There are some people who avoid sun exposure, even though it’s a great source of vitamin D, which can protect you from skin cancer, for fear of getting skin cancer. Fortunately, there is more than one way to boost your vitamin D intake. A new study from the University of Eastern Finland and Kuopio University Hospital found those who regularly took vitamin D supplements had fewer cases of melanoma and had a considerably lower risk of developing this type of skin cancer.
Vitamin D impacts many aspects of human health and has been shown in other studies to protect the body from skin cancer. This study was designed to compare oral vitamin D consumption to the rates of cancer in those at an increased risk of developing the disease.
The study consisted of 498 patients who were estimated by dermatologists to have an increased risk of skin cancer such as basal cell carcinoma, squamous cell carcinoma or melanoma. Melanoma is the most aggressive and deadliest form of skin cancer.
The study participants had their medical history reviewed and their skin examined. They were then placed into different categories according to their level of risk regarding the development of cancer – low, moderate or high.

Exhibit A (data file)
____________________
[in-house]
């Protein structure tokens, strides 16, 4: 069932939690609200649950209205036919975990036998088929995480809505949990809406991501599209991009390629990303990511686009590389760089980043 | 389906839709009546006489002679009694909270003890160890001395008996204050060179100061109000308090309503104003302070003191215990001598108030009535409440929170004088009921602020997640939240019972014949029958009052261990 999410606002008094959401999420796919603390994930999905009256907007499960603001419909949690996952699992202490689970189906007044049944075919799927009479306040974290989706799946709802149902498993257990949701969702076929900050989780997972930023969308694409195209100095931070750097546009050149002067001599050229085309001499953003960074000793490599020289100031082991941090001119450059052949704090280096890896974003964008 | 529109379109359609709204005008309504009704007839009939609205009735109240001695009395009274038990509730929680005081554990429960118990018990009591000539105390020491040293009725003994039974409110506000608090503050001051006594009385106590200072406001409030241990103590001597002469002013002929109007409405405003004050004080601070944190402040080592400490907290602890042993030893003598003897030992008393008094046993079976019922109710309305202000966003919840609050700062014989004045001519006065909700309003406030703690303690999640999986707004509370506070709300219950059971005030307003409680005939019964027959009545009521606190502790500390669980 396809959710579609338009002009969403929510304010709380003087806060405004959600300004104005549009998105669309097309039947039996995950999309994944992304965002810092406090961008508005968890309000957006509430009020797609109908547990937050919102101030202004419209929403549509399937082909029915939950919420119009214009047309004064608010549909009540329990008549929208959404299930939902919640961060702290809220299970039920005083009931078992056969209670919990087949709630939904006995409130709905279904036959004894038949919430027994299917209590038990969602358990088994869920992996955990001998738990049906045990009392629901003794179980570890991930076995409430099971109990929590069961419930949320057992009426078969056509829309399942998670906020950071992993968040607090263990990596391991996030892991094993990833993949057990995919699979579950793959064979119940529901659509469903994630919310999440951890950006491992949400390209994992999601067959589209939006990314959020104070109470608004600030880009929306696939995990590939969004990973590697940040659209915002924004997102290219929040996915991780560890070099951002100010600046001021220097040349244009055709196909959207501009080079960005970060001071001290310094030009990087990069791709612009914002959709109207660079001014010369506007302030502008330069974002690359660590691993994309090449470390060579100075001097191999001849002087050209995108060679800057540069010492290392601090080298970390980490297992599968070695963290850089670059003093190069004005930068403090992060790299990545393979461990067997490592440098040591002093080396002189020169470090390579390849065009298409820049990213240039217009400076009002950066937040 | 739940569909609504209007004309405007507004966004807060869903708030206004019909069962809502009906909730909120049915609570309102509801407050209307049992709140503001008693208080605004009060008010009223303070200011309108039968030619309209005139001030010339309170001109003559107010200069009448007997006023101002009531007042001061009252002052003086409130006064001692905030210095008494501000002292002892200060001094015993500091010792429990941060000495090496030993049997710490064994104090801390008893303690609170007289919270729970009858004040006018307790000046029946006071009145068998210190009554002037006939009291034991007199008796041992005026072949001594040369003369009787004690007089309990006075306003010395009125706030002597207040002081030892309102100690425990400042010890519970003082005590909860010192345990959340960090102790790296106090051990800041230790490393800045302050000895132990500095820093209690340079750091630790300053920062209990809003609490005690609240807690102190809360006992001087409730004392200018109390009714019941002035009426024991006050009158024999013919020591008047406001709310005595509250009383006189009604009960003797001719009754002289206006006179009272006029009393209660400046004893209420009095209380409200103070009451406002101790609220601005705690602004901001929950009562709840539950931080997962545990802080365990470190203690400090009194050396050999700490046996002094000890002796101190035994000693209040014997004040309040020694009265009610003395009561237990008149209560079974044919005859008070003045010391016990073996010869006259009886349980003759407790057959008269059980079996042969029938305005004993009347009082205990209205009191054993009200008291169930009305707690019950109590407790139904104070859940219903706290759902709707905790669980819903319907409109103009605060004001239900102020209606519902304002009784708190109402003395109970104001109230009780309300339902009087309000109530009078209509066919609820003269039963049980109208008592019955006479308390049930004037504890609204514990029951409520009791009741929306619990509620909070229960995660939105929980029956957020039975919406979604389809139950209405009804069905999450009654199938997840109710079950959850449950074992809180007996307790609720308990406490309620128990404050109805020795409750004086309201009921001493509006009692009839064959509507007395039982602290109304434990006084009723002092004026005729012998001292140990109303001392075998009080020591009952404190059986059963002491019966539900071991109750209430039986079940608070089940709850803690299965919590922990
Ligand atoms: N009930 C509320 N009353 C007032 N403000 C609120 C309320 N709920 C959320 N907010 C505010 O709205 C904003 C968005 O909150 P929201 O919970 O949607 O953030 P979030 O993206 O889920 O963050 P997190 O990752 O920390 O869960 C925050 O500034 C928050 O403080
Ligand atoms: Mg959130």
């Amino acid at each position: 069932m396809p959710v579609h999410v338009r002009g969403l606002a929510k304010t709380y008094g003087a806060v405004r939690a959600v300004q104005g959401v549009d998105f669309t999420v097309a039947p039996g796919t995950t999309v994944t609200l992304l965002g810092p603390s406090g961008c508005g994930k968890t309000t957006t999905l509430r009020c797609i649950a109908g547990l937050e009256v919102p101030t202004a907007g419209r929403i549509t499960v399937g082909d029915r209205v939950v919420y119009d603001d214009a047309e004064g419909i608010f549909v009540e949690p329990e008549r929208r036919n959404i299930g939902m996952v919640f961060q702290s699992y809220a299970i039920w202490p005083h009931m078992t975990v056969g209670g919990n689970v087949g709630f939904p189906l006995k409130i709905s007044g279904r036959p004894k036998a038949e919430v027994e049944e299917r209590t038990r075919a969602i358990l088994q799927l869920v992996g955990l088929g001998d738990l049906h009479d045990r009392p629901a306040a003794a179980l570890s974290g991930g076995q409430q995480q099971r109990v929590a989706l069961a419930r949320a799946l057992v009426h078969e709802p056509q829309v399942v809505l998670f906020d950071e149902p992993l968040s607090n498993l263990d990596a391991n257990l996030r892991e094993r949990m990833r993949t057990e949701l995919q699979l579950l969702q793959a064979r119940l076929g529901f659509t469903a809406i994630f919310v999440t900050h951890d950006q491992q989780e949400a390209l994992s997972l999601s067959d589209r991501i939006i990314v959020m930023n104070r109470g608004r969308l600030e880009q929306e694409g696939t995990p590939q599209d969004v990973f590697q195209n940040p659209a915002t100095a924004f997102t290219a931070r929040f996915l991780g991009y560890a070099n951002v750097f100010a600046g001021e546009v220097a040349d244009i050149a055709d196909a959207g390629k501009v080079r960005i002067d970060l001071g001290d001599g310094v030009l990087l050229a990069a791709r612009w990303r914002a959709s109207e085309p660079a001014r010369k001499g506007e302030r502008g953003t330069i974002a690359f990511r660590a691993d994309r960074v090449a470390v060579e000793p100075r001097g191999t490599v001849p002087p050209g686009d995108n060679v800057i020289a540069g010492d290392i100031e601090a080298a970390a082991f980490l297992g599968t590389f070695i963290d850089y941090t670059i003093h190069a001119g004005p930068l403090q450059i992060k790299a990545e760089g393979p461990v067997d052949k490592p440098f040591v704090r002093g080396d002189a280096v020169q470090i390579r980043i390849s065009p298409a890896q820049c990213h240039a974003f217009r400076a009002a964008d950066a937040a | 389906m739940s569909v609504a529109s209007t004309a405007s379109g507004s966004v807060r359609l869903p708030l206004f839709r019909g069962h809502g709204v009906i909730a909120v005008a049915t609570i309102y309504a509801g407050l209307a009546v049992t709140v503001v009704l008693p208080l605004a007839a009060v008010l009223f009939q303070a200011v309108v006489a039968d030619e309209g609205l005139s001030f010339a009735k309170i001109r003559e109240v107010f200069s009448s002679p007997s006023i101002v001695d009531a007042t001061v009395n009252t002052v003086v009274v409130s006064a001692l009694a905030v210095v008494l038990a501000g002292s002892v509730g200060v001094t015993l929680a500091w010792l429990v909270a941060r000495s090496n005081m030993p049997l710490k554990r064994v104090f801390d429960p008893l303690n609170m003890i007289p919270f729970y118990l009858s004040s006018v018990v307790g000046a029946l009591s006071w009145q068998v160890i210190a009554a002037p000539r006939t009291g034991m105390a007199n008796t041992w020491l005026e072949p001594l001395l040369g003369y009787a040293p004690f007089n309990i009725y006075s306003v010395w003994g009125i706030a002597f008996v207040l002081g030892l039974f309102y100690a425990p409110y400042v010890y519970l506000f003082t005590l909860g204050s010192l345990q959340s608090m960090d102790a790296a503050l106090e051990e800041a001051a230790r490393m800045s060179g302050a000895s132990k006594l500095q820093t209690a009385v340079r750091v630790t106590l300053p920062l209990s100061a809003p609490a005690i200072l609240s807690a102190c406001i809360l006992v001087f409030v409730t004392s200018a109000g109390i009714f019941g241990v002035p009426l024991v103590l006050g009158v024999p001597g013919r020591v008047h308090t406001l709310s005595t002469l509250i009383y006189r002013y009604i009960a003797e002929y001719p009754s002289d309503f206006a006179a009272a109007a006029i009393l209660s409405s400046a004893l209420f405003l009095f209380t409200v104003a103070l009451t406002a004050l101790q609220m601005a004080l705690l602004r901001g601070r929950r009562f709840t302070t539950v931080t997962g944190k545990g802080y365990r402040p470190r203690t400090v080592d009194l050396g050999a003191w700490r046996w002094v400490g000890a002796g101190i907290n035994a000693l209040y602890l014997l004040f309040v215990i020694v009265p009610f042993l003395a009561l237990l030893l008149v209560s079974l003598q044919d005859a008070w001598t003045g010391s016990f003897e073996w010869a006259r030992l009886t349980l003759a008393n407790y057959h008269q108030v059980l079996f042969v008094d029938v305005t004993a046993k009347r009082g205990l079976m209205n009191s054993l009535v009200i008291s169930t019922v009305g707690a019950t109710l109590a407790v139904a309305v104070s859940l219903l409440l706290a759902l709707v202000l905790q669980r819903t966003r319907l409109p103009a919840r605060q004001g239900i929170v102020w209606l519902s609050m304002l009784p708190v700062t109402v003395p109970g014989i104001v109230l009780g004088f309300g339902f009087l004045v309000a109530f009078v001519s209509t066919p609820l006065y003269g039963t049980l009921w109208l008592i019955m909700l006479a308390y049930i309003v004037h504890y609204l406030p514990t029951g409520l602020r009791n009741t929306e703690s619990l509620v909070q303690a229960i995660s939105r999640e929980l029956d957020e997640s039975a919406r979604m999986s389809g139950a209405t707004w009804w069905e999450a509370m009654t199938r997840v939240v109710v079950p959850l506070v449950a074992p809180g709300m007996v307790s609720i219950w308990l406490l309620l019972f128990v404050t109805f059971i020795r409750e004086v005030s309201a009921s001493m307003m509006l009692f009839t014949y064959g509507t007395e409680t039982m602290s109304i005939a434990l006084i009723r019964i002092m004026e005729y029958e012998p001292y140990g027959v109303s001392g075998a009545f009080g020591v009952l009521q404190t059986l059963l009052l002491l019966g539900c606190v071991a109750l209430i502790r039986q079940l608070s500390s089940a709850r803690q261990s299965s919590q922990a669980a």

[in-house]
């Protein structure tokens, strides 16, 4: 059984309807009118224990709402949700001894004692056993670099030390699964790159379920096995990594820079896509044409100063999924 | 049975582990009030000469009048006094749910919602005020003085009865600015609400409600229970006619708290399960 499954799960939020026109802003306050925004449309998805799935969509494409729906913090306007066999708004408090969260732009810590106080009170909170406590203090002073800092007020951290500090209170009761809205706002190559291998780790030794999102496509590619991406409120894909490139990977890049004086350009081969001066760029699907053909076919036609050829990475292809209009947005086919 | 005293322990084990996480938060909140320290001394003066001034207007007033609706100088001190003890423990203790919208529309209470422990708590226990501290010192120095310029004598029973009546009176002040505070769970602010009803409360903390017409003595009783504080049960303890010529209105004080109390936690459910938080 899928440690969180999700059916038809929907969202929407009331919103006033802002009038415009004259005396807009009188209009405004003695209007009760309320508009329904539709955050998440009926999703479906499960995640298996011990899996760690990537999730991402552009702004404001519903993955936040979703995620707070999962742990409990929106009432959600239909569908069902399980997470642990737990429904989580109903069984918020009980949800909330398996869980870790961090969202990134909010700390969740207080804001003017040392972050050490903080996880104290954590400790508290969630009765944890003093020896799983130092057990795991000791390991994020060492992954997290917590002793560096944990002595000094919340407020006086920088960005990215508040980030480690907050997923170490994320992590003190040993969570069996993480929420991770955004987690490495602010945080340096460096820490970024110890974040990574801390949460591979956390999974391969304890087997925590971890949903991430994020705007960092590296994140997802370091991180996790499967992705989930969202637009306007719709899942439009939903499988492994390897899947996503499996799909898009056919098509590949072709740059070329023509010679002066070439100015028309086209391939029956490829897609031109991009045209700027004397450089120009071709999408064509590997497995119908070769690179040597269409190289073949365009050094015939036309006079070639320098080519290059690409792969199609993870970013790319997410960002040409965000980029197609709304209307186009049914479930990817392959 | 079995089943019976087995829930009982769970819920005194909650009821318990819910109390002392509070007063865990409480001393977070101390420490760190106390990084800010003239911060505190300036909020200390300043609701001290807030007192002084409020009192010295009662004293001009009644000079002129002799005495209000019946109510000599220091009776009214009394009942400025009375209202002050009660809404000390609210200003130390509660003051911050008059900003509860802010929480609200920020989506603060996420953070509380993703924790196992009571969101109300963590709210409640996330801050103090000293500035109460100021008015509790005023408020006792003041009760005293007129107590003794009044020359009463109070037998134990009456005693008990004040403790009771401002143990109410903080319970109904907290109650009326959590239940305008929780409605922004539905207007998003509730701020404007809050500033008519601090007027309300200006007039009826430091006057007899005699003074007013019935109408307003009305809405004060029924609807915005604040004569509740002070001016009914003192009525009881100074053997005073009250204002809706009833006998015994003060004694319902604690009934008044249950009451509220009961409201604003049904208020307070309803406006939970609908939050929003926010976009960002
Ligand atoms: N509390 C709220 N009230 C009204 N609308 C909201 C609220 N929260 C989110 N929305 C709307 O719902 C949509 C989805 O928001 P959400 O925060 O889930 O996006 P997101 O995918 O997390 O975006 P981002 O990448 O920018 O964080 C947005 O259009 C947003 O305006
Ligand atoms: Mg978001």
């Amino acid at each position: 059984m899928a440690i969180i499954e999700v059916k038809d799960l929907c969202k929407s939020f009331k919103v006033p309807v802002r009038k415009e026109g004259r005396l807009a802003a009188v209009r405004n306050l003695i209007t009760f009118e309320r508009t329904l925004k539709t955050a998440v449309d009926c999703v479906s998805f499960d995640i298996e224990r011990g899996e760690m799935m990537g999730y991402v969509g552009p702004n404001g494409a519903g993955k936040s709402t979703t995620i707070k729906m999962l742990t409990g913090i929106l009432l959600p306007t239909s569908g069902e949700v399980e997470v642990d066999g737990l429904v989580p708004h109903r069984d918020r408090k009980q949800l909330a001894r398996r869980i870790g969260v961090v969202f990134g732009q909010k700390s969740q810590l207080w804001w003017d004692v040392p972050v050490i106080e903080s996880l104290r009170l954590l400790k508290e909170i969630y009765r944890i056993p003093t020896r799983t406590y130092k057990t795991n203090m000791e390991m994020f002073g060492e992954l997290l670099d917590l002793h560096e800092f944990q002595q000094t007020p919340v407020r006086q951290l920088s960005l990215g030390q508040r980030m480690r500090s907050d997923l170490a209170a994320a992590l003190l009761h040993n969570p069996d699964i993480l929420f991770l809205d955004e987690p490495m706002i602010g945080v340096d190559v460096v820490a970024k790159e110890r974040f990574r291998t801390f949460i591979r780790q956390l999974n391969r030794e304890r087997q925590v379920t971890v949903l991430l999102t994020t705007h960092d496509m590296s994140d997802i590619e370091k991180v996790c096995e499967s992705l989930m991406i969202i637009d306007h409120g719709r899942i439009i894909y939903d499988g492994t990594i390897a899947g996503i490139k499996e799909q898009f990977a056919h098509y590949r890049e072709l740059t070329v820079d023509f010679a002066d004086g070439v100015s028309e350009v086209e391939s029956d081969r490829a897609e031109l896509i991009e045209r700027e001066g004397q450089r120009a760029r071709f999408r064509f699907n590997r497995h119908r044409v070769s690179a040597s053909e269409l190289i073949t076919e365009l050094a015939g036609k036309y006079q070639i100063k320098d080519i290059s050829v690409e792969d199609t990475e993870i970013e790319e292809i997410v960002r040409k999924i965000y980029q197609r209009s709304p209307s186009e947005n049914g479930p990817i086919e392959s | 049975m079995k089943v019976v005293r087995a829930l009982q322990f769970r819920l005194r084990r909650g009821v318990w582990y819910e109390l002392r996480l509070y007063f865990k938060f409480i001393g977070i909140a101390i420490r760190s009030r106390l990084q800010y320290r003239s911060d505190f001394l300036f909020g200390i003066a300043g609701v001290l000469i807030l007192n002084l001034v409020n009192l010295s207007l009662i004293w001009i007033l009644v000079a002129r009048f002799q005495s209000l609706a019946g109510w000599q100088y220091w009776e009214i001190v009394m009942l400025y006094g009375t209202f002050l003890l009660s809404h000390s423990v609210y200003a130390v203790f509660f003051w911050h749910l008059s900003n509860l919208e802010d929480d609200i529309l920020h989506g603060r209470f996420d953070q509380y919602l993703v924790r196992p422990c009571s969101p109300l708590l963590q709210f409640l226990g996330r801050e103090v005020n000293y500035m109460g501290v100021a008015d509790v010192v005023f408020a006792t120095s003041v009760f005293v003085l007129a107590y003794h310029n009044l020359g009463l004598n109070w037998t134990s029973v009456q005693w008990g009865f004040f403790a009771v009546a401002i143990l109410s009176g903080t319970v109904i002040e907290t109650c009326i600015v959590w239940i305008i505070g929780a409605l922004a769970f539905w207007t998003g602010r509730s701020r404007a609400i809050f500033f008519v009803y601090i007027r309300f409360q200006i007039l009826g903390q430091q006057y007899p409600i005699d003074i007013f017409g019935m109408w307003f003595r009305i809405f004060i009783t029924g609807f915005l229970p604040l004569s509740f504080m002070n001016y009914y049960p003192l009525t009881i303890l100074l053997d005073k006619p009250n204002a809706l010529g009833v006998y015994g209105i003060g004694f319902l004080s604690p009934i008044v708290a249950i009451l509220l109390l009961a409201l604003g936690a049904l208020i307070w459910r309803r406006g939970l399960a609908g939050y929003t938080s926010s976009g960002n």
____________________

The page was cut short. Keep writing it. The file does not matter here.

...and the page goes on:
They were then further classified as either regular, occasional or non-users of oral vitamin D supplements.
Researchers found those who were regular vitamin D users accounted for considerably fewer cases of melanoma than non-users. The risk of developing melanoma was more than half the rate for regular users compared to non-users.
Researchers say their findings suggest even occasional vitamin D users may have a lower risk for melanoma than non-users. But they also found no statistically significant association between vitamin D use and the severity of things such as photoaging, facial photoaging, actinic keratoses, nevus count, basal cell carcinoma and squamous cell carcinoma.
Other studies have also shown that vitamin D use has been equated to less aggressive melanoma.
"These earlier studies back our new findings from the North Savo region here in Finland," University of Eastern Finland Professor of Dermatology and Allergology Ilkka Harvima. "However, the question about the optimal dose of oral vitamin D in order to for it to have beneficial effects remains to be answered. Until we know more, national intake recommendations should be followed."